The research was funded by the German Research Foundation (DFG), the German Academic Exchange Service (DAAD) and The Florida State University.
Title: "Mangroves, a major source of dissolved organic carbon to the oceans"
Authors: Thorsten Dittmar, Florida State University, Tallahassee, Florida; Norbert Hertkorn, GSF-National Research Centre for Environment and Health, Institute of Ecological Chemistry, Neuherberg, Germany; Gerhard Kattner, Alfred Wegener Institute for Polar and Marine Research, Bremerhaven, Germany; Ruben J. Lara, Center for Tropical Marine Ecology, Bremen, Germany.
Citation: Dittmar, Thorsten; Hertkorn, Norbert; Kattner, Gerhard; Lara, Ruben J., (2006), Mangroves, a major source of dissolved organic carbon to the oceans, Global Biogeochem. Cycles, Vol. 20, No. 1, GB101210, doi: 10.1029/2005GB002570, 2006.
Contact information for author: Thorsten Dittmar: firstname.lastname@example.org or +1 (850) 645 1887
Harvey Leifert | American Geophysical Union
Water - as the underlying driver of the Earth’s carbon cycle
17.01.2017 | Max-Planck-Institut für Biogeochemie
Modeling magma to find copper
13.01.2017 | Université de Genève
Yersiniae cause severe intestinal infections. Studies using Yersinia pseudotuberculosis as a model organism aim to elucidate the infection mechanisms of these...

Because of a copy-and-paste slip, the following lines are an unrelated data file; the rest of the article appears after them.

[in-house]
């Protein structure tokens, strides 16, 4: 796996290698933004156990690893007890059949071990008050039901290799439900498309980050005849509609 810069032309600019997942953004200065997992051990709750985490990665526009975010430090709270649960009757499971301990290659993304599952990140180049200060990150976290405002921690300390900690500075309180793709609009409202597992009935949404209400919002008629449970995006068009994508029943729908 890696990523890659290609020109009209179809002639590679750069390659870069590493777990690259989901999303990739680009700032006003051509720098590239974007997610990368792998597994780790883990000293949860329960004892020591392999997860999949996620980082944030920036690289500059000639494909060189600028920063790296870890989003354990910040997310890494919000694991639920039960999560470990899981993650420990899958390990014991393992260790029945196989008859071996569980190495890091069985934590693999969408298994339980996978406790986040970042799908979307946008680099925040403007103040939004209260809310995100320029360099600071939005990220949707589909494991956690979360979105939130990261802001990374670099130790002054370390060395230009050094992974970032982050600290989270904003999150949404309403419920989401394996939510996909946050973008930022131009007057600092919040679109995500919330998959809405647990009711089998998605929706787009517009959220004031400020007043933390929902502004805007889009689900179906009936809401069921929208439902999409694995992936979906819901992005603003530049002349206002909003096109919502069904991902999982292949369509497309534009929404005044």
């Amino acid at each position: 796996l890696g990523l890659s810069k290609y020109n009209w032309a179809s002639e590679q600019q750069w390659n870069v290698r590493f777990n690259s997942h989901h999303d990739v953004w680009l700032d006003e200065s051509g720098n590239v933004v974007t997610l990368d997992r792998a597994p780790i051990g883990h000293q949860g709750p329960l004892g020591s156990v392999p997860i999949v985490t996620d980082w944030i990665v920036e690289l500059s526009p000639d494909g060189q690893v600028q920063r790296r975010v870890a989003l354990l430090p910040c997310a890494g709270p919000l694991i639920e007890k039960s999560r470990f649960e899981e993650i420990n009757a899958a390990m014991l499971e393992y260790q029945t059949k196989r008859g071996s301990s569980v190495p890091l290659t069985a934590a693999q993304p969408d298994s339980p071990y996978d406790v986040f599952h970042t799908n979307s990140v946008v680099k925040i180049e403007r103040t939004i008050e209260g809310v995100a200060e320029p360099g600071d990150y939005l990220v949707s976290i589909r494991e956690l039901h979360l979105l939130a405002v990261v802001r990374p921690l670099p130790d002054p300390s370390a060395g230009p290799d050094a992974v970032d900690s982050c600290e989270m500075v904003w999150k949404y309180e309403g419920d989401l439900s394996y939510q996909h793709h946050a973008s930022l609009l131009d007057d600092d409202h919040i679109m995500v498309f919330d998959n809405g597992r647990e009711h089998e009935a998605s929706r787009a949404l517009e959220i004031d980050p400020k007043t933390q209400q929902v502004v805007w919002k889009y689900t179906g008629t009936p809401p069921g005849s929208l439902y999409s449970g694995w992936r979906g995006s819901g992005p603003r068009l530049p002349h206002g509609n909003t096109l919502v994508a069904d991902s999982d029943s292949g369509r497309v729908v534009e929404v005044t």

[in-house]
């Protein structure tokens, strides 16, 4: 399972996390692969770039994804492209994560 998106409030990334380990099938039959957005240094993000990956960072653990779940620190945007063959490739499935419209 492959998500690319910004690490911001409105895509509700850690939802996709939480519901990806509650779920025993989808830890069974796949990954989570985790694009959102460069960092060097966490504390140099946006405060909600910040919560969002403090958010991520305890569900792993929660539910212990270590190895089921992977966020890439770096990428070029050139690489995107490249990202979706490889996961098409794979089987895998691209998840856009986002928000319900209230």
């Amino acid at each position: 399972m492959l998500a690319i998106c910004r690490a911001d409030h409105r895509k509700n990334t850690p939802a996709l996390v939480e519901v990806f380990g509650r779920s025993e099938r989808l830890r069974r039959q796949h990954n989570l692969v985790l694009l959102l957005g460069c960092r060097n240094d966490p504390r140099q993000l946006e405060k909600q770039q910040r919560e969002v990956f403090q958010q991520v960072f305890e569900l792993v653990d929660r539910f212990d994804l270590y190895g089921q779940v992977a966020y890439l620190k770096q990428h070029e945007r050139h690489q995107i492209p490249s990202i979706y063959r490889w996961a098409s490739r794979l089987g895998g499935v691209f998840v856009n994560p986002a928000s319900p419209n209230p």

Researchers from the University of Hamburg in Germany, in collaboration with colleagues from the University of Aarhus in Denmark, have synthesized a new superconducting material by growing a few layers of an antiferromagnetic transition-metal chalcogenide on a bismuth-based topological insulator, both being non-superconducting materials.
While superconductivity and magnetism are generally believed to be mutually exclusive, surprisingly, in this new material, superconducting correlations...
Laser-driving of semimetals allows creating novel quasiparticle states within condensed matter systems and switching between different states on ultrafast time scales
Studying properties of fundamental particles in condensed matter systems is a promising approach to quantum field theory. Quasiparticles offer the opportunity...
Among the general public, solar thermal energy is currently associated with dark blue, rectangular collectors on building roofs. Technologies are needed for aesthetically high quality architecture which offer the architect more room for manoeuvre when it comes to low- and plus-energy buildings. With the “ArKol” project, researchers at Fraunhofer ISE together with partners are currently developing two façade collectors for solar thermal energy generation, which permit a high degree of design flexibility: a strip collector for opaque façade sections and a solar thermal blind for transparent sections. The current state of the two developments will be presented at the BAU 2017 trade fair.
As part of the “ArKol – development of architecturally highly integrated façade collectors with heat pipes” project, Fraunhofer ISE together with its partners...
At TU Wien, an alternative for resource intensive formwork for the construction of concrete domes was developed. It is now used in a test dome for the Austrian Federal Railways Infrastructure (ÖBB Infrastruktur).
Concrete shells are efficient structures, but not very resource efficient. The formwork for the construction of concrete domes alone requires a high amount of...
10.01.2017 | Event News
09.01.2017 | Event News
05.01.2017 | Event News
18.01.2017 | Power and Electrical Engineering
18.01.2017 | Materials Sciences
18.01.2017 | Life Sciences